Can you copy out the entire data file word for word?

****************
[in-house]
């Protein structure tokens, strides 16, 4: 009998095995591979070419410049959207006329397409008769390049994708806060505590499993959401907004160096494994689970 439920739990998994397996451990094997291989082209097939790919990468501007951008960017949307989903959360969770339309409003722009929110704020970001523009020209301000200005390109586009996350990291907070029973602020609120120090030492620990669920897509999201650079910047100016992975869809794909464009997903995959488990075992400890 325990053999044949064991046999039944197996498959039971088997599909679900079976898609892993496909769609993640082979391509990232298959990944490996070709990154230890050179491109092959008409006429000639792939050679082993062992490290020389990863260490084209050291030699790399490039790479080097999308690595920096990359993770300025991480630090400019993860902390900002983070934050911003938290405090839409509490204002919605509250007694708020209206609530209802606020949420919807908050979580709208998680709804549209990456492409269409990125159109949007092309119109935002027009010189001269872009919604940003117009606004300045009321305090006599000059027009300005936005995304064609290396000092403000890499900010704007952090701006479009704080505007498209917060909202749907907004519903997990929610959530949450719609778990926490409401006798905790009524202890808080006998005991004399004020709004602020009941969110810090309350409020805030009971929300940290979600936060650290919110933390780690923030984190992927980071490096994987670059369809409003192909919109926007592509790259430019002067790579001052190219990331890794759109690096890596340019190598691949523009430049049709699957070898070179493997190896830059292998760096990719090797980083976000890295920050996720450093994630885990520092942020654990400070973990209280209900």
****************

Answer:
[in-house]
């Protein structure tokens, strides 16, 4: 009998095995591979070419410049959207006329397409008769390049994708806060505590499993959401907004160096494994689970 439920739990998994397996451990094997291989082209097939790919990468501007951008960017949307989903959360969770339309409003722009929110704020970001523009020209301000200005390109586009996350990291907070029973602020609120120090030492620990669920897509999201650079910047100016992975869809794909464009997903995959488990075992400890 325990053999044949064991046999039944197996498959039971088997599909679900079976898609892993496909769609993640082979391509990232298959990944490996070709990154230890050179491109092959008409006429000639792939050679082993062992490290020389990863260490084209050291030699790399490039790479080097999308690595920096990359993770300025991480630090400019993860902390900002983070934050911003938290405090839409509490204002919605509250007694708020209206609530209802606020949420919807908050979580709208998680709804549209990456492409269409990125159109949007092309119109935002027009010189001269872009919604940003117009606004300045009321305090006599000059027009300005936005995304064609290396000092403000890499900010704007952090701006479009704080505007498209917060909202749907907004519903997990929610959530949450719609778990926490409401006798905790009524202890808080006998005991004399004020709004602020009941969110810090309350409020805030009971929300940290979600936060650290919110933390780690923030984190992927980071490096994987670059369809409003192909919109926007592509790259430019002067790579001052190219990331890794759109690096890596340019190598691949523009430049049709699957070898070179493997190896830059292998760096990719090797980083976000890295920050996720450093994630885990520092942020654990400070973990209280209900």